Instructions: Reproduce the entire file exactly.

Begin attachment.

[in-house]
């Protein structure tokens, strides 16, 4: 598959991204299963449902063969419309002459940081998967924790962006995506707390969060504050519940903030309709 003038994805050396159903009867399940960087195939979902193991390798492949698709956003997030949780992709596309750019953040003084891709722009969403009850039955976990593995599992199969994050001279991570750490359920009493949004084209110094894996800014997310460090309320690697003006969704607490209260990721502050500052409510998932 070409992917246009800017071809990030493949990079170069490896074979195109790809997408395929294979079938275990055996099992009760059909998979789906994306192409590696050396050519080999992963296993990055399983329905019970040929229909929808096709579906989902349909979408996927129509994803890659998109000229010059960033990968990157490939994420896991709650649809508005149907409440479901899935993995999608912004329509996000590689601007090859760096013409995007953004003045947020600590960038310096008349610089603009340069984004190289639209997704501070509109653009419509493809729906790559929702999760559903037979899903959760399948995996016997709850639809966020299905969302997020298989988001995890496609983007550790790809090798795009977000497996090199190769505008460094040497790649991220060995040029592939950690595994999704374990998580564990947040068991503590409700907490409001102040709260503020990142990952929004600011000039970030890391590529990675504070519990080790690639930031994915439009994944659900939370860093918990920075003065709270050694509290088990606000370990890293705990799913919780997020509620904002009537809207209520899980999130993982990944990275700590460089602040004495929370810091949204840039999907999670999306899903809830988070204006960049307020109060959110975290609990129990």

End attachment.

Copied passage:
[in-house]
């Protein structure tokens, strides 16, 4: 598959991204299963449902063969419309002459940081998967924790962006995506707390969060504050519940903030309709 003038994805050396159903009867399940960087195939979902193991390798492949698709956003997030949780992709596309750019953040003084891709722009969403009850039955976990593995599992199969994050001279991570750490359920009493949004084209110094894996800014997310460090309320690697003006969704607490209260990721502050500052409510998932 070409992917246009800017071809990030493949990079170069490896074979195109790809997408395929294979079938275990055996099992009760059909998979789906994306192409590696050396050519080999992963296993990055399983329905019970040929229909929808096709579906989902349909979408996927129509994803890659998109000229010059960033990968990157490939994420896991709650649809508005149907409440479901899935993995999608912004329509996000590689601007090859760096013409995007953004003045947020600590960038310096008349610089603009340069984004190289639209997704501070509109653009419509493809729906790559929702999760559903037979899903959760399948995996016997709850639809966020299905969302997020298989988001995890496609983007550790790809090798795009977000497996090199190769505008460094040497790649991220060995040029592939950690595994999704374990998580564990947040068991503590409700907490409001102040709260503020990142990952929004600011000039970030890391590529990675504070519990080790690639930031994915439009994944659900939370860093918990920075003065709270050694509290088990606000370990890293705990799913919780997020509620904002009537809207209520899980999130993982990944990275700590460089602040004495929370810091949204840039999907999670999306899903809830988070204006960049307020109060959110975290609990129990």